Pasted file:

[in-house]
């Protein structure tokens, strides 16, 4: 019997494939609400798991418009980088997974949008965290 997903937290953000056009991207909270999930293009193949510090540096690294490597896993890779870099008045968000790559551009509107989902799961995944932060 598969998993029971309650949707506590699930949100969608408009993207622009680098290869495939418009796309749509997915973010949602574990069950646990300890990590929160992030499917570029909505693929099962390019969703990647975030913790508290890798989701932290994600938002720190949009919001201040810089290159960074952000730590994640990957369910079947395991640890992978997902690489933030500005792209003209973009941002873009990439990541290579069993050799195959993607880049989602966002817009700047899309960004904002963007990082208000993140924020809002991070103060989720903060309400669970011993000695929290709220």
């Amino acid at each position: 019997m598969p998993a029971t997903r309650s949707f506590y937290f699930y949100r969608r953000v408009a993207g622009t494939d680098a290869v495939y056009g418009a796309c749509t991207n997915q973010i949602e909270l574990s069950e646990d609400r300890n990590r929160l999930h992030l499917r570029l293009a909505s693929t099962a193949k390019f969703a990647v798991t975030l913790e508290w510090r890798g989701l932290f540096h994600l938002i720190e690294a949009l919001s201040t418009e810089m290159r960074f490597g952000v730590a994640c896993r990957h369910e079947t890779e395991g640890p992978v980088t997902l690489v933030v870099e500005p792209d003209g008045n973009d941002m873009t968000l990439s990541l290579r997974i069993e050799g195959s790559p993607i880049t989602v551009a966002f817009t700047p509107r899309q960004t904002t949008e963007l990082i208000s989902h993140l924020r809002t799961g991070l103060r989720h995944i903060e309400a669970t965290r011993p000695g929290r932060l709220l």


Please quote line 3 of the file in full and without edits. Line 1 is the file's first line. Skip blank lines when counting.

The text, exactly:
């Amino acid at each position: 019997m598969p998993a029971t997903r309650s949707f506590y937290f699930y949100r969608r953000v408009a993207g622009t494939d680098a290869v495939y056009g418009a796309c749509t991207n997915q973010i949602e909270l574990s069950e646990d609400r300890n990590r929160l999930h992030l499917r570029l293009a909505s693929t099962a193949k390019f969703a990647v798991t975030l913790e508290w510090r890798g989701l932290f540096h994600l938002i720190e690294a949009l919001s201040t418009e810089m290159r960074f490597g952000v730590a994640c896993r990957h369910e079947t890779e395991g640890p992978v980088t997902l690489v933030v870099e500005p792209d003209g008045n973009d941002m873009t968000l990439s990541l290579r997974i069993e050799g195959s790559p993607i880049t989602v551009a966002f817009t700047p509107r899309q960004t904002t949008e963007l990082i208000s989902h993140l924020r809002t799961g991070l103060r989720h995944i903060e309400a669970t965290r011993p000695g929290r932060l709220l």